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Rep. Lamar Smith: Why I'm Retiring

Rep. Lamar Smith: Why I'm Retiring
Rep. Lamar Smith, R-Texas (AP)

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Monday, 06 November 2017 04:15 PM Current | Bio | Archive

Rep. Lamar Smith, R-Texas, stunned colleagues last week when announced his retirement in 2018 as the chairman of the House Science, Space, and Technology Committee. 

"If you're looking for any inside story on my leaving, the best I can tell you is my six-year term as Science Committee chairman will be up next year, and I'll be just another member of Congress," Smith explained to Newsmax on why he was calling it quits after 31 years in Congress.

"I have one new grandchild and a second arriving soon," said Smith, who turns 70 later this month, "and I hope to find other ways to stay involved in politics."

The three two-year term limits House Republicans impose on their committee chairmen — and which House Democrats do not — "are a key to my leaving," said Smith, who had served earlier as chairman of the House Judiciary Committee.

But, he quickly added, "I firmly support term limits for chairmen, even though I'm being affected by them. I support rotation in office for committee chairs and feel that it's good for the system."

Any interview with Lamar Smith inevitably gets around to the issue with which he is most identified, illegal immigration. As chairman of the Judiciary Committee, the soft-spoken, bespectacled Texan was universally regarded as a hardliner on illegal immigration. On this issue, he has never backed down.

"Along with [Sen.] Al Simpson, [R-Wyo.,] I introduced legislation in 1996 that would have dealt with the problems that were only beginning then," Smith told me. "It would have doubled the Border Patrol at the entry and exit points along the Mexican border, outlawed sanctuary cities, began implementation of the entry exit system to identify visa overstayers and made it easier to deport illegal immigrants who had committed crimes."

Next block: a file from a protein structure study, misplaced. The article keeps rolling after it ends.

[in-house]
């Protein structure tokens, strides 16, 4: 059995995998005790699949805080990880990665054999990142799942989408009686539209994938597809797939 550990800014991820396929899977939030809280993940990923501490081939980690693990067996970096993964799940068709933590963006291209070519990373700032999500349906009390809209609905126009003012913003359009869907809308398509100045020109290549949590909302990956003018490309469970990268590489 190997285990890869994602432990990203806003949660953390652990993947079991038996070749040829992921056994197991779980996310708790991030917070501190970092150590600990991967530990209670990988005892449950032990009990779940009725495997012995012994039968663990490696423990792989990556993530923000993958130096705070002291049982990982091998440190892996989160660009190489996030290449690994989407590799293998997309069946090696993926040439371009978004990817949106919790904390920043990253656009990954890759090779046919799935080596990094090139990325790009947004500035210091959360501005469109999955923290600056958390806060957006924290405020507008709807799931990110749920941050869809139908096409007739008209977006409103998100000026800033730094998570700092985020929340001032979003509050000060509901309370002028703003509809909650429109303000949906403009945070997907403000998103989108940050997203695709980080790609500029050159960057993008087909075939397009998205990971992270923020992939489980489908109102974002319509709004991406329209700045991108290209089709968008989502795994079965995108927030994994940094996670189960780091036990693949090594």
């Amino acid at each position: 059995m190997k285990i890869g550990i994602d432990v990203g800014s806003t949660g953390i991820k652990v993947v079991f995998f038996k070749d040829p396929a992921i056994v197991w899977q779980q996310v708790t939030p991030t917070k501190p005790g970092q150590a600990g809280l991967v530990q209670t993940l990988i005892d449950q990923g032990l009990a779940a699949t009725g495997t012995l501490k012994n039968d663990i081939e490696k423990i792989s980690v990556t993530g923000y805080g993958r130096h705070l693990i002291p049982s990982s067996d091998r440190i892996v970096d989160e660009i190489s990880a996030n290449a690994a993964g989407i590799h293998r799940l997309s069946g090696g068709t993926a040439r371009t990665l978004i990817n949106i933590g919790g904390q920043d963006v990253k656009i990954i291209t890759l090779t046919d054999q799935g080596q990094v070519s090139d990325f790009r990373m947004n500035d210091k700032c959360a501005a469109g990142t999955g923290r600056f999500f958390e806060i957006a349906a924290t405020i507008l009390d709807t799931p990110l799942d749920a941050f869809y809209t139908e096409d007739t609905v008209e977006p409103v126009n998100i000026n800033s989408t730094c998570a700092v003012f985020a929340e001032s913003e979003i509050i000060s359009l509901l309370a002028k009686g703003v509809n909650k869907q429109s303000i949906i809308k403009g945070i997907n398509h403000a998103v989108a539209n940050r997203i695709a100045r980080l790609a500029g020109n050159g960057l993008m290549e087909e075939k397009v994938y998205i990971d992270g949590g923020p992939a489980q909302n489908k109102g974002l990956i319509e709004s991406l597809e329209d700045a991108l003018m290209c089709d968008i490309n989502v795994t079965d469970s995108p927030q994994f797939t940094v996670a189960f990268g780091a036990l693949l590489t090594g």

But, he quickly added, "It has never been fully enforced. And it was needed then."

Like many involved in the issue of illegal immigration, Smith believes the current crisis dates back to the 1965 Immigration and Naturalization Act. The measure, guided through Congress by Sen. Ted Kennedy, D-Mass., ended 44-year-old quotas that favored European immigrants and opened the door to immigrants from everywhere.

"It was based on false assurances and we are now dealing with far more immigrants than we were led to believe," observed Smith.

A future Congress should realize the problems that started with the 1965 measure, Smith said, "and that bill should be repealed and replaced — just like Obamacare."

Many in the environmental community regard Smith as an enemy of climate change and hold him in the same contempt as they do Senate Environment Committee Chairman Jim Inhofe, R-Okla. The Texan says that is unfair.

"Look, I'm not a climate change denier, but I am a climate change skeptic because of alarmists' unfounded climate change predictions," he said. "Better than more energy taxes and government regulations, is a greater investment in research and technology to reduce the cost of all forms of energy. We should not just rush in to make decisions without more research."

The position of more research is one, he proudly told us, now adopted by The Wall Street Journal, U.S. Chamber of Commerce, and Secretary Bob Gates.

On President Trump, Smith recalled how he was a strong supporter of fellow Texan and Sen. Ted Cruz, R-Texas, for president. But after Cruz withdrew from the race, Smith not only endorsed Trump but became the first member of Congress to contribute to his campaign.

Newsmax reminded Smith how in his first race for Congress from his West Texas district, the former Bexar County GOP Chairman was pilloried by primary foe Van Archer as an "establishment" Republican who did not support Ronald Reagan over Gerald Ford in 1976 (he was neutral) and somehow not truly conservative.

Smith simply replied: "I have a lifetime 91 percent conservative rating by the American Conservative Union for my voting record since I was first elected. I continue to stand for liberty, personal responsibility, traditional values, and a strong national defense."

John Gizzi is chief political columnist and White House correspondent for Newsmax. For more of his reports, Go Here Now.

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Rep. Lamar Smith announcing his retirement in 2018 as the chairman of the House Science, Space, and Technology Committee stunned colleagues last week.
lamar smith, house, science, space, technology, committee
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2017-15-06
Monday, 06 November 2017 04:15 PM
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